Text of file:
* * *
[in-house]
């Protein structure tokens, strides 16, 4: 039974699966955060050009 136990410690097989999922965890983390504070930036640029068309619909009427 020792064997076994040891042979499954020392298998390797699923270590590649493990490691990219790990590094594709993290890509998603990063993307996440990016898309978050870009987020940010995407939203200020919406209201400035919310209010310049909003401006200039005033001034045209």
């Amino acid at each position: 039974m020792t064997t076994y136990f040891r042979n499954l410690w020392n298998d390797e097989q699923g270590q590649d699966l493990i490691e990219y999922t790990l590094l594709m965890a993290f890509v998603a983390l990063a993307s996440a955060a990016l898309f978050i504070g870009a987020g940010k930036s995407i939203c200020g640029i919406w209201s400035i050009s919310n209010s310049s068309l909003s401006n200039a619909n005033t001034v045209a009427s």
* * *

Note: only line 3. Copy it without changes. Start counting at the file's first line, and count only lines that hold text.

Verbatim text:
């Amino acid at each position: 039974m020792t064997t076994y136990f040891r042979n499954l410690w020392n298998d390797e097989q699923g270590q590649d699966l493990i490691e990219y999922t790990l590094l594709m965890a993290f890509v998603a983390l990063a993307s996440a955060a990016l898309f978050i504070g870009a987020g940010k930036s995407i939203c200020g640029i919406w209201s400035i050009s919310n209010s310049s068309l909003s401006n200039a619909n005033t001034v045209a009427s």